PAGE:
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The Future of Vision: Machines vs. Humans

The future of vision is a hot topic in the scientific world. Will machines eventually surpass humans at vision? Or will computers never be able to do what our brains can do naturally? In this blog post, we explore the history and science behind computer vision and how it came to be so powerful today.

Photo by Dasha Yukhymyuk on Unsplash

What is computer vision?

Computer vision is the ability of computers to interpret and understand digital images. This can be done in a number of ways, including identifying objects in an image, recognizing facial features, or detecting movement. Computer vision has become increasingly important in recent years thanks to the growth of artificial intelligence (AI). With AI, computer vision can be used for tasks such as facial recognition, automatic tagging of photos, and even driverless cars.

How did computer vision come to be so powerful?

Computer vision has its roots in the early days of computing. In the 1950s, scientists began to develop ways for computers to interpret images using mathematical algorithms. This was a difficult task at the time, as computers were not very powerful and images were stored in a very different way than they are today. It wasn’t until the late 1990s and early 2000s that computer vision really began to take off. This was due, in part, to the development of more powerful computers and the growth of the internet. With more people using the internet, there was a greater need for ways to process and understand all the images that were being uploaded.

What challenges does computer vision still face?

Despite its rapid growth, computer vision is still facing some challenges. One of the biggest challenges is understanding natural images. This involves understanding things like lightness and color, as well as the context in which an image is taken. This can be difficult for computers because there are so many different variables at play, and the images often contain noise that needs to be accounted for. A second challenge involves understanding real-world objects such as road signs or animals in their natural environment — this type of information cannot always be found on Google; it must instead be learned from data sets that are specifically created for this purpose.

“…our eyesight is still superior to technology when it comes to vision. And we’re not going anywhere soon!”

How computers see things and how they compare to humans

So far, we have seen that computer vision is the ability of computers to understand and interpret digital images. This can be done in a number of ways, including identifying objects in an image, recognizing facial features, or detecting movement. How exactly do computers go about doing this?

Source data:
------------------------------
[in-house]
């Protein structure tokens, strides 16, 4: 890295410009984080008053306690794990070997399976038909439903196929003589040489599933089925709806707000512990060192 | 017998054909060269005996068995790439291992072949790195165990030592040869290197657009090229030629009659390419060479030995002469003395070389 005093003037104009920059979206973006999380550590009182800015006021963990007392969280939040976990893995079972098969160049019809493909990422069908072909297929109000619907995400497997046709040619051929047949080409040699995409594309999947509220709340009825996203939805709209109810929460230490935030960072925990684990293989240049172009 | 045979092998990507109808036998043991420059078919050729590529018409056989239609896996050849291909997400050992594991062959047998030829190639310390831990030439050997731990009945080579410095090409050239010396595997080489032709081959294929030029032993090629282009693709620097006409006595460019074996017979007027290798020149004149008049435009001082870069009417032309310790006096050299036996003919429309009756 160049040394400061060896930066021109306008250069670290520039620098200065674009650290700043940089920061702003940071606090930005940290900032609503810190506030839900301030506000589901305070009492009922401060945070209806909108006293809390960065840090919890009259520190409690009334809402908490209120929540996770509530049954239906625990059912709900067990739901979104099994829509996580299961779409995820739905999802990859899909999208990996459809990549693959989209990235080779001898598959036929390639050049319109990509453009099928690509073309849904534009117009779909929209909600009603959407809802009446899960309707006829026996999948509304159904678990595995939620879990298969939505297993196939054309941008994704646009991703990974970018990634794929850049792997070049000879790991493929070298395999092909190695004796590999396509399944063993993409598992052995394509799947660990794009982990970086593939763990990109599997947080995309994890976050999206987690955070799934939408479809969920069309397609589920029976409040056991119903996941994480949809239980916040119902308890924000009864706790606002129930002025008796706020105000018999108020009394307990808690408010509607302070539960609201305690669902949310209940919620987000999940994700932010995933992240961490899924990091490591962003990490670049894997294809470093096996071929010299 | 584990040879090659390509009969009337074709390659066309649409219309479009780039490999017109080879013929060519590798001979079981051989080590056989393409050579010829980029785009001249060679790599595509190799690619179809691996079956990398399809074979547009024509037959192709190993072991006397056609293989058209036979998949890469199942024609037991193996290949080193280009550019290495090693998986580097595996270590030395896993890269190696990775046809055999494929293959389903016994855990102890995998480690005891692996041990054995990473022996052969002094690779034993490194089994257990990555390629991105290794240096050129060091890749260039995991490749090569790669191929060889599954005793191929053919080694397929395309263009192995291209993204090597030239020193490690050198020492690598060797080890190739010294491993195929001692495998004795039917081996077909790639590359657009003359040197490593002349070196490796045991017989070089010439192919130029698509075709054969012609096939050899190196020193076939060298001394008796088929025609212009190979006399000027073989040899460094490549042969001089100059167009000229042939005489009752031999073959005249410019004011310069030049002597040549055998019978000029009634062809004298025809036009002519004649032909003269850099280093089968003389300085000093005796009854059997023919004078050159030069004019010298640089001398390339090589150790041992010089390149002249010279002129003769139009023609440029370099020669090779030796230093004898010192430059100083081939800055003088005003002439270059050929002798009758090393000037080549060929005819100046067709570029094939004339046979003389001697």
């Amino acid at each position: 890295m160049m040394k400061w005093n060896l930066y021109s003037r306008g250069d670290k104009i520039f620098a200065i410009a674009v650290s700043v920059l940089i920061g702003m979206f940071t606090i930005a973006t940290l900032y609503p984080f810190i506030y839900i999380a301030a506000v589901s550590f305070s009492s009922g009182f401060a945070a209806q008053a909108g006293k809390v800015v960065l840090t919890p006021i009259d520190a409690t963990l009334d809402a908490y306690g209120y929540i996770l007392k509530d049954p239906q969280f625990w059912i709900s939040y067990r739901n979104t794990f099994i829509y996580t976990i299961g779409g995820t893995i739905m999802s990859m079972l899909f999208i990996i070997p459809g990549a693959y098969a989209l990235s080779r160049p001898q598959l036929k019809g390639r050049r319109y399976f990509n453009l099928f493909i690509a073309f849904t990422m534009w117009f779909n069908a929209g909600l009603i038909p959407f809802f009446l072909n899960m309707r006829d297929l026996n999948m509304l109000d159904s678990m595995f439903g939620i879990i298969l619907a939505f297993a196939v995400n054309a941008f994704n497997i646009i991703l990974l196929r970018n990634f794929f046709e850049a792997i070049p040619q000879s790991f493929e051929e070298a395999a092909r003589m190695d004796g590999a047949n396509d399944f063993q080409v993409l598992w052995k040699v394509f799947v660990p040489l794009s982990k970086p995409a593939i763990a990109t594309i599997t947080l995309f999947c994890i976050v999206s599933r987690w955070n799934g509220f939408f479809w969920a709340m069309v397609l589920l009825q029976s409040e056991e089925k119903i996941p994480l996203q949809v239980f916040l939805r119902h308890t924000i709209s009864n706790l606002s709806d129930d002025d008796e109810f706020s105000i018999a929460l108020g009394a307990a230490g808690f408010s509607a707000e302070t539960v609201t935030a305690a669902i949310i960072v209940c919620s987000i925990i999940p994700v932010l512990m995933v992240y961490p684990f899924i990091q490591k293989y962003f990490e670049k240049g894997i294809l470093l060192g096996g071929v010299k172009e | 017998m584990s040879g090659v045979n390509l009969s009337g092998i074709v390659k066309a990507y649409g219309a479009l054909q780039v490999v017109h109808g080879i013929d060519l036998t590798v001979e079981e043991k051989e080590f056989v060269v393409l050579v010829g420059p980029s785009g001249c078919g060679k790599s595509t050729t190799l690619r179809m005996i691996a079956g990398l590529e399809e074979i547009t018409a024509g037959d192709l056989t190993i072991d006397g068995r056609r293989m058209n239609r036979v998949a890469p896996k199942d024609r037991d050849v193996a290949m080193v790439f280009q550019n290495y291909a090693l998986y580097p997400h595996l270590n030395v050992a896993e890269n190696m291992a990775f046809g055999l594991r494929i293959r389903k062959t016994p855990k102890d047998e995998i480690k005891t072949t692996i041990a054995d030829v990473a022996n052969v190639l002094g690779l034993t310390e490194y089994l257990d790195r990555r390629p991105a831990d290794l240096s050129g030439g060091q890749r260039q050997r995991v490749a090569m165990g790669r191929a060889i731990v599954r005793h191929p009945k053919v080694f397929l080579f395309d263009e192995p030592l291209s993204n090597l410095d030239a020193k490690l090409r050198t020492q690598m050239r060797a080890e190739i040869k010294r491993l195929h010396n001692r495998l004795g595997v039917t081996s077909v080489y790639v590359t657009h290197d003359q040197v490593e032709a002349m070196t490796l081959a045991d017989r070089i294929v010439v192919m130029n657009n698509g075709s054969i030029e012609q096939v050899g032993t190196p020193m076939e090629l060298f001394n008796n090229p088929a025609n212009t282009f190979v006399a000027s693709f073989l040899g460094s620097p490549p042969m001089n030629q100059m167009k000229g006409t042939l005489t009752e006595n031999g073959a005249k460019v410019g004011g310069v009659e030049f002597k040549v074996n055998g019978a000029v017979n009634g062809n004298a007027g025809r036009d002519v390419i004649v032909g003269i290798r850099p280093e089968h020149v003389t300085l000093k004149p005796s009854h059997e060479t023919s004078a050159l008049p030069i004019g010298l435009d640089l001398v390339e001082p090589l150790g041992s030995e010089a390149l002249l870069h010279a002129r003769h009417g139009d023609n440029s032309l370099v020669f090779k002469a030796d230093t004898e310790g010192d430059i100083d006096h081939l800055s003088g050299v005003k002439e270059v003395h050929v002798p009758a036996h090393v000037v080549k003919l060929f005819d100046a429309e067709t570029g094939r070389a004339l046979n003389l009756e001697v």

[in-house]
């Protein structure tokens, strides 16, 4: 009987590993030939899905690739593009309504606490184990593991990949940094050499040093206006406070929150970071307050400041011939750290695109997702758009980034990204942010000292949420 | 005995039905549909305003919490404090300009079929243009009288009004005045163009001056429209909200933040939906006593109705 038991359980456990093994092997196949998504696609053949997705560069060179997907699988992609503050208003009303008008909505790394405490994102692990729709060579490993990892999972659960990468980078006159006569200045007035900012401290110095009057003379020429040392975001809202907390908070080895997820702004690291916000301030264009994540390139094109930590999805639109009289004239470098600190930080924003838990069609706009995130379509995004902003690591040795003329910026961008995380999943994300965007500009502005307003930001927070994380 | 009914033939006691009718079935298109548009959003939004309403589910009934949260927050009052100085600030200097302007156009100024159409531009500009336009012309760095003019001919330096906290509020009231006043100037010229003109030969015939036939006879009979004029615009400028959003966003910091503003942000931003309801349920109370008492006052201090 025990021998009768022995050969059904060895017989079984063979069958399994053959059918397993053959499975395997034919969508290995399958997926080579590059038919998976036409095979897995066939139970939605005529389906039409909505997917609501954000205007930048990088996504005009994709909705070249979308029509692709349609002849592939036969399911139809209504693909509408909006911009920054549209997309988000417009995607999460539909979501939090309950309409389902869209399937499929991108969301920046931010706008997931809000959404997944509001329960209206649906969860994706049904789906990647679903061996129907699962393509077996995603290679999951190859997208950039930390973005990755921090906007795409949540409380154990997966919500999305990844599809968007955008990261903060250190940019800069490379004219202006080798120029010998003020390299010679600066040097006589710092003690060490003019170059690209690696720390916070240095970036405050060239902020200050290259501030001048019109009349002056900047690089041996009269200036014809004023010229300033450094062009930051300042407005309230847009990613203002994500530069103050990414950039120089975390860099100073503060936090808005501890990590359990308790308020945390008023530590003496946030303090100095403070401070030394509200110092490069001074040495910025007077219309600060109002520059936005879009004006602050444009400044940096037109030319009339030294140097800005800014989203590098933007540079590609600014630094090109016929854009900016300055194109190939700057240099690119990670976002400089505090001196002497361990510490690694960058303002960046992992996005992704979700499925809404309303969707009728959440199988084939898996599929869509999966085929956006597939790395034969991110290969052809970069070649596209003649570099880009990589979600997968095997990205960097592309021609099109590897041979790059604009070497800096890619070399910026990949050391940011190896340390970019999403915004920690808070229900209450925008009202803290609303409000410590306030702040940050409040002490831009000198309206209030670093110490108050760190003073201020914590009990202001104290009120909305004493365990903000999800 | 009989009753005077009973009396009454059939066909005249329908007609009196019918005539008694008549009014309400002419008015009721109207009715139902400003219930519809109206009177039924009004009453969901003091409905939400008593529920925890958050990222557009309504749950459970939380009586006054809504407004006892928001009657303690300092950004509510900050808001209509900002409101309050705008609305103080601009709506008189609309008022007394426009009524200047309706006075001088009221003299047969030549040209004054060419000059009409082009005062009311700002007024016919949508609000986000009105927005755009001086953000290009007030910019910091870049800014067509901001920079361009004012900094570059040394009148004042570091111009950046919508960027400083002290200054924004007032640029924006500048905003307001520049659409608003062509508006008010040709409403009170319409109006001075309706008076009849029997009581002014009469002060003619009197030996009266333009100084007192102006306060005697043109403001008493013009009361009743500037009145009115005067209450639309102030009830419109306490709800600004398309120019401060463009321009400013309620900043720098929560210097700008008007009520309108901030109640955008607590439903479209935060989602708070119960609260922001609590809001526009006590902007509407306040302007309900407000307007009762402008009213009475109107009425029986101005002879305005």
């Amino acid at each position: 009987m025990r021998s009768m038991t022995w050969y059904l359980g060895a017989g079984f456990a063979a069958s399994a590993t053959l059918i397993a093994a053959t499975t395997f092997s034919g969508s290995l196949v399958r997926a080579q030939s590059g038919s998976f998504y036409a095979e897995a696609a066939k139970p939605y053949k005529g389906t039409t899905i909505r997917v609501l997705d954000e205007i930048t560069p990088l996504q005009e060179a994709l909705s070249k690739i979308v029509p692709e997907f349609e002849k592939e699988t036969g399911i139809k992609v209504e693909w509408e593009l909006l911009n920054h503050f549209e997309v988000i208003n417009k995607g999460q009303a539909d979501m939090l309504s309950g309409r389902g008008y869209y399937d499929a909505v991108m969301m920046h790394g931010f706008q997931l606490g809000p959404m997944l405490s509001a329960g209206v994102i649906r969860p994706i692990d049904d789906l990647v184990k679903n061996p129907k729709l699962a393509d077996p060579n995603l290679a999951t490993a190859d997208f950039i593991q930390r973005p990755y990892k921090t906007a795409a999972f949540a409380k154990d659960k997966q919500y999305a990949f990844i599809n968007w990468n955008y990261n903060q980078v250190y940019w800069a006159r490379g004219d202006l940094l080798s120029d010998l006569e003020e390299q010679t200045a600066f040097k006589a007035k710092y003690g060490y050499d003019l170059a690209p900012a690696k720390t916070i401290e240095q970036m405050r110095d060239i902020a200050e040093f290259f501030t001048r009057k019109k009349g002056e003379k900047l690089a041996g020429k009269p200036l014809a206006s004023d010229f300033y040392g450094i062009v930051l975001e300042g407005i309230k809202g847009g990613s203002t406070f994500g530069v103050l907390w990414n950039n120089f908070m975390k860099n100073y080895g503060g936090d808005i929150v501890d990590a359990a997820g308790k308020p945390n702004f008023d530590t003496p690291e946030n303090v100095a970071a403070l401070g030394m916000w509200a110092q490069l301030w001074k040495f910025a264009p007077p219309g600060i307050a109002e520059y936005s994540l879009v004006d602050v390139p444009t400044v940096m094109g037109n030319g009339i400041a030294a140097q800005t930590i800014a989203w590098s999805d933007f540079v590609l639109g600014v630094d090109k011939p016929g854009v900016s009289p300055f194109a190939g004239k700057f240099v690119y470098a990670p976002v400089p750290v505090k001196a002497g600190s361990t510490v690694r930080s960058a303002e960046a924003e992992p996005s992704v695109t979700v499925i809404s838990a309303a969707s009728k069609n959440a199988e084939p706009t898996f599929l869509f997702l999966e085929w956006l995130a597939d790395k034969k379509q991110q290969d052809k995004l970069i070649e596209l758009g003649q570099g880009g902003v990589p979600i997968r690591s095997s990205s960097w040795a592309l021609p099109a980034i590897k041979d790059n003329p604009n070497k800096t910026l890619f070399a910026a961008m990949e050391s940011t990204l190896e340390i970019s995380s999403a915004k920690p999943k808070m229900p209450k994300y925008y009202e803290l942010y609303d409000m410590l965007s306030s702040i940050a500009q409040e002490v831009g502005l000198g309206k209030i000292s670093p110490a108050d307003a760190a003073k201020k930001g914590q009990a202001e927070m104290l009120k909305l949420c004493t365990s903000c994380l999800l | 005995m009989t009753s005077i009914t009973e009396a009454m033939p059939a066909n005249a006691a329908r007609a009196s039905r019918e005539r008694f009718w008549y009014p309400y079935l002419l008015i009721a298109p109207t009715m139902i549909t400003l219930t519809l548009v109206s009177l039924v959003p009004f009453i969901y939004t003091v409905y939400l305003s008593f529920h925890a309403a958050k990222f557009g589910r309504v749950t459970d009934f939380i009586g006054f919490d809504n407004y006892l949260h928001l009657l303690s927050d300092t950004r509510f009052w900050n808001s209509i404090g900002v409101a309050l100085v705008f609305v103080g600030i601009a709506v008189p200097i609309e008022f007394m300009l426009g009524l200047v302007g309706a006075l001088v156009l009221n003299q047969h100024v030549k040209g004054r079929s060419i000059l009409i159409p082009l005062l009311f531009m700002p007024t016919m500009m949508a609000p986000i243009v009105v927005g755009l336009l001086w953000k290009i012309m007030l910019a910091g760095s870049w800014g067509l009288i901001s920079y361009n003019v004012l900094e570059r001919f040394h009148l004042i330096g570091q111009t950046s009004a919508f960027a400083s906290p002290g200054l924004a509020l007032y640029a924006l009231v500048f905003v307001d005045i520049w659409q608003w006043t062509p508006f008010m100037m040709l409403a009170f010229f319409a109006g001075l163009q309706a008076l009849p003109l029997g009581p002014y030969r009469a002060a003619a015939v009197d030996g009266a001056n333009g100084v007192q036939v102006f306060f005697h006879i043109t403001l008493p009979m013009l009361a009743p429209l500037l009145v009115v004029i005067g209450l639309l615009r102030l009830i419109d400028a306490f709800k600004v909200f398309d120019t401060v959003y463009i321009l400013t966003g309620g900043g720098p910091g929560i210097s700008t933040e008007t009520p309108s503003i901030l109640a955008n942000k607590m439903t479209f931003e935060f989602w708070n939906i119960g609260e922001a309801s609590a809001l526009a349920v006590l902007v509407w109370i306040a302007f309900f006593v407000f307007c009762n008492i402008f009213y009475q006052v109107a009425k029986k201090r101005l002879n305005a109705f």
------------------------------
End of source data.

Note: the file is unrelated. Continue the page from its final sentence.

Well, as we mentioned earlier, computer vision relies on mathematical algorithms to process images. These algorithms work by breaking down an image into a series of small square blocks, or pixels. For each pixel, the algorithm assigns a number that represents how bright or dark it is. It then compares these numbers to other numbers in the image and looks for patterns. By doing this, the computer can create a model of the image that it uses to identify objects or changes in the picture.

Humans, on the other hand, see things differently than computers do. Humans are especially good at seeing very small details and understanding context when looking at an image. They can also easily understand images taken from different angles or under different lighting conditions. Finally, humans can look at a picture and easily identify the objects in it, even if they are small or partially covered.

Since computer vision is based on mathematical algorithms rather than human-like understanding, computers have trouble with these types of tasks. This illustrates how far away we still are from creating artificial intelligence that can see things like humans do. However, scientists are working hard to close this gap, and we can expect to see significant advances in computer vision in the years to come.

Where do we go from here with this technology?

So where does computer vision go from here? Well, one of the most exciting applications of this technology is in the field of driverless cars. Driverless cars rely on a number of different sensors to detect their surroundings, including cameras and lasers. The computers inside the car use these sensors to create a model of the surrounding area and then make decisions based on that model. This technology is still in its early stages, but it has the potential to revolutionize transportation.

Computer vision is also being used in a number of other applications, including security, healthcare, and manufacturing. In the future, we can expect to see even more uses for this technology as scientists continue to develop new ways to use it. So far, computer vision has shown itself to be a powerful tool that can help us better understand the world around us. With continued research and development, it is sure to become even more ubiquitous in our lives.

In the future, it’s possible that machines will be better at seeing than humans. They’ll have memory and won’t need to process information in real-time. But for now, our eyesight is still superior to technology when it comes to vision. And we’re not going anywhere soon!

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Yaniv Noema

Yaniv Noema

I’m a computer vision 💻👁️engineer who likes to write about artificial intelligence, machine learning, image processing, and Python🐍

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